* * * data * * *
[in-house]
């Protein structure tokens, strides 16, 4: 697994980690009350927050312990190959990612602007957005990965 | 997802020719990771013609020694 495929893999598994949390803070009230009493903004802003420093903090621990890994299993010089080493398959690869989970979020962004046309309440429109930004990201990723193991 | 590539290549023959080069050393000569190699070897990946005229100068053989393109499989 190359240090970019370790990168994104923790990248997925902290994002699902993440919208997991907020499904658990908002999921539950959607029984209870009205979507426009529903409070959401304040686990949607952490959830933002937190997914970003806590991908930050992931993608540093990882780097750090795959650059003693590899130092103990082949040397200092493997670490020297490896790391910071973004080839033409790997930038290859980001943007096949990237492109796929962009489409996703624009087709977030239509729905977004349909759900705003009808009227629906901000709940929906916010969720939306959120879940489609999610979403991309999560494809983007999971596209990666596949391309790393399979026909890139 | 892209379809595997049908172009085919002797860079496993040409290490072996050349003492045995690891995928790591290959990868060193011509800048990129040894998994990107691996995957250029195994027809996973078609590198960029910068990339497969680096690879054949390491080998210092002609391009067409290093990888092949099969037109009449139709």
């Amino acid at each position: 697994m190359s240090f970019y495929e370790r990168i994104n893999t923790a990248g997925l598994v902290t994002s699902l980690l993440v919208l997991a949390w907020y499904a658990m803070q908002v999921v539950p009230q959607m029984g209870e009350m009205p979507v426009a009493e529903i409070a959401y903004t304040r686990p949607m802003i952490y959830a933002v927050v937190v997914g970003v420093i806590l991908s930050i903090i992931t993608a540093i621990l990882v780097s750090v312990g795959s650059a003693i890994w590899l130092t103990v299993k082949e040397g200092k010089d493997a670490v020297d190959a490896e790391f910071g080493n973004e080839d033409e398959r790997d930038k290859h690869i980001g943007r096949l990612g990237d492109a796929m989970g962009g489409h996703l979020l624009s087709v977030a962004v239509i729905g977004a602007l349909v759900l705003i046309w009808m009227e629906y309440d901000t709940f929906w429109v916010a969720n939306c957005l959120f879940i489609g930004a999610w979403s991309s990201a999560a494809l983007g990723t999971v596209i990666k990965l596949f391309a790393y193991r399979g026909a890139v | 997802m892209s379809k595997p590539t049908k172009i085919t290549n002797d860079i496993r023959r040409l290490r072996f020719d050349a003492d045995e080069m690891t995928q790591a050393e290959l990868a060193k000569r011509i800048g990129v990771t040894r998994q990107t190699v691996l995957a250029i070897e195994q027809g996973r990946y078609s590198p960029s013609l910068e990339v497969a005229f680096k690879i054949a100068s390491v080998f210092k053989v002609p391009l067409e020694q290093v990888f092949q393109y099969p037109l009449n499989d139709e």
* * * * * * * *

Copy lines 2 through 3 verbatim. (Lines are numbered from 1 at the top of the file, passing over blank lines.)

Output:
């Protein structure tokens, strides 16, 4: 697994980690009350927050312990190959990612602007957005990965 | 997802020719990771013609020694 495929893999598994949390803070009230009493903004802003420093903090621990890994299993010089080493398959690869989970979020962004046309309440429109930004990201990723193991 | 590539290549023959080069050393000569190699070897990946005229100068053989393109499989 190359240090970019370790990168994104923790990248997925902290994002699902993440919208997991907020499904658990908002999921539950959607029984209870009205979507426009529903409070959401304040686990949607952490959830933002937190997914970003806590991908930050992931993608540093990882780097750090795959650059003693590899130092103990082949040397200092493997670490020297490896790391910071973004080839033409790997930038290859980001943007096949990237492109796929962009489409996703624009087709977030239509729905977004349909759900705003009808009227629906901000709940929906916010969720939306959120879940489609999610979403991309999560494809983007999971596209990666596949391309790393399979026909890139 | 892209379809595997049908172009085919002797860079496993040409290490072996050349003492045995690891995928790591290959990868060193011509800048990129040894998994990107691996995957250029195994027809996973078609590198960029910068990339497969680096690879054949390491080998210092002609391009067409290093990888092949099969037109009449139709």
């Amino acid at each position: 697994m190359s240090f970019y495929e370790r990168i994104n893999t923790a990248g997925l598994v902290t994002s699902l980690l993440v919208l997991a949390w907020y499904a658990m803070q908002v999921v539950p009230q959607m029984g209870e009350m009205p979507v426009a009493e529903i409070a959401y903004t304040r686990p949607m802003i952490y959830a933002v927050v937190v997914g970003v420093i806590l991908s930050i903090i992931t993608a540093i621990l990882v780097s750090v312990g795959s650059a003693i890994w590899l130092t103990v299993k082949e040397g200092k010089d493997a670490v020297d190959a490896e790391f910071g080493n973004e080839d033409e398959r790997d930038k290859h690869i980001g943007r096949l990612g990237d492109a796929m989970g962009g489409h996703l979020l624009s087709v977030a962004v239509i729905g977004a602007l349909v759900l705003i046309w009808m009227e629906y309440d901000t709940f929906w429109v916010a969720n939306c957005l959120f879940i489609g930004a999610w979403s991309s990201a999560a494809l983007g990723t999971v596209i990666k990965l596949f391309a790393y193991r399979g026909a890139v | 997802m892209s379809k595997p590539t049908k172009i085919t290549n002797d860079i496993r023959r040409l290490r072996f020719d050349a003492d045995e080069m690891t995928q790591a050393e290959l990868a060193k000569r011509i800048g990129v990771t040894r998994q990107t190699v691996l995957a250029i070897e195994q027809g996973r990946y078609s590198p960029s013609l910068e990339v497969a005229f680096k690879i054949a100068s390491v080998f210092k053989v002609p391009l067409e020694q290093v990888f092949q393109y099969p037109l009449n499989d139709e």